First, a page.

agreement saying the drug company now owns data about every cell in his body. People seem to like Spotify and Netflix, which run their own versions of algorithmic clinical trials every day. They’re billion-dollar companies using and monetizing your data to sell more stuff. And, your Google search results are heavily dependent on “collaborative filtering”, which in layman’s terms means your search data and online behavior is being used by others. You’re right, the large tech companies are using your brain, free of charge, to build their products.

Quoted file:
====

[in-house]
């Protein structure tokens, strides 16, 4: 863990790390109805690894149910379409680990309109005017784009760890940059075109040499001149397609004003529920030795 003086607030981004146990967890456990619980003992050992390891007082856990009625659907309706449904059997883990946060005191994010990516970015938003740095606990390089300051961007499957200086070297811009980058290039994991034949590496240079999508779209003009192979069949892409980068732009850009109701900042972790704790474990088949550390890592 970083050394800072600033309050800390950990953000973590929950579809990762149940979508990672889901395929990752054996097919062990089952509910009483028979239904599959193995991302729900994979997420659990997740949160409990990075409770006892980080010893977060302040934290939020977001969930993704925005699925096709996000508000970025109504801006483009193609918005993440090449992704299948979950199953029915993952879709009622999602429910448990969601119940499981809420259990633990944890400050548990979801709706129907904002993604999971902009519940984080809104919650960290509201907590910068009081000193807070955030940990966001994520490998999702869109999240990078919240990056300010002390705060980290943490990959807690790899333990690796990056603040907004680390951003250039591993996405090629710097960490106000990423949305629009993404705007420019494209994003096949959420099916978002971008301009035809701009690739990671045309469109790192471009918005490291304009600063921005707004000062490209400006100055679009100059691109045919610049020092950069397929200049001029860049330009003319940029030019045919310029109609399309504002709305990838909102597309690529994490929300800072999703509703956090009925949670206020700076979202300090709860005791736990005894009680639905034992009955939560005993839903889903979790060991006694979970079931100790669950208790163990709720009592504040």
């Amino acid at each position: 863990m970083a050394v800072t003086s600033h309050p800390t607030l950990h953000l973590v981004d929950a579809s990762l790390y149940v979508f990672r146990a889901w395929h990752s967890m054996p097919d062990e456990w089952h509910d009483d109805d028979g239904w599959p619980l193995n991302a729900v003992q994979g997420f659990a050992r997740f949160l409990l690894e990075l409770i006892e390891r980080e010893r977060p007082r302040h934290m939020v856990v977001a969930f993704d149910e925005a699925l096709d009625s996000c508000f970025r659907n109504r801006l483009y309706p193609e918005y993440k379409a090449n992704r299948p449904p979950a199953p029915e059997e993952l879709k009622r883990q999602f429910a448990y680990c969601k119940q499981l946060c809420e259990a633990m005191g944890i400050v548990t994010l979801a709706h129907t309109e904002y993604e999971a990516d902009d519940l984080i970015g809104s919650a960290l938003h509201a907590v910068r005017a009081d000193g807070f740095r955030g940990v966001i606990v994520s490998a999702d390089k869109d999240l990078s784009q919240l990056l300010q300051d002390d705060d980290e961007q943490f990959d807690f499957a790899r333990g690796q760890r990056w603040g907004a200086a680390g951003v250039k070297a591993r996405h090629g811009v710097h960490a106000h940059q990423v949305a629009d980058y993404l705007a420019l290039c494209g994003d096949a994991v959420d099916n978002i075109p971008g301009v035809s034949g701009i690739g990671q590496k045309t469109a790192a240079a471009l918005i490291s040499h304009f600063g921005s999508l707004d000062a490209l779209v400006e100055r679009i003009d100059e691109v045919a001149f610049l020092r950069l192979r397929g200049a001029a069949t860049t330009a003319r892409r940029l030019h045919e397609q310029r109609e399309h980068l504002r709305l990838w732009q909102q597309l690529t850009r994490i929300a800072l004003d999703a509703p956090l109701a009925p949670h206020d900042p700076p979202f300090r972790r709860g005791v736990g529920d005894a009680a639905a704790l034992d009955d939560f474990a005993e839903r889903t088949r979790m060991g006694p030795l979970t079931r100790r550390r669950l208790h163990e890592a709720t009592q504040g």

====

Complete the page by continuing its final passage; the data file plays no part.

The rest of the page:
Where’s the privacy line? I’m talking about the line between exploiting people and empowering people. If I jumped to the side of my new cocktail party friend, he wouldn’t want me saying we’re against the personalization in Spotify. We like personalized music, right? And, surely he wouldn’t want me giving a thumbs-up to stopping all clinical trials of new drugs. We want personalized experiences; but we don’t want to become the product. I love that Spotify has learned my taste is 1970’s rock (apologies to my children for this dad reveal), but I wouldn’t want everyone who plays Elvis’s Blue Suede Shoes on Spotify to see a notation that says ‘Rob McGovern always listens to this song when he’s in the shower.’ Empower me with personalized music, privately please.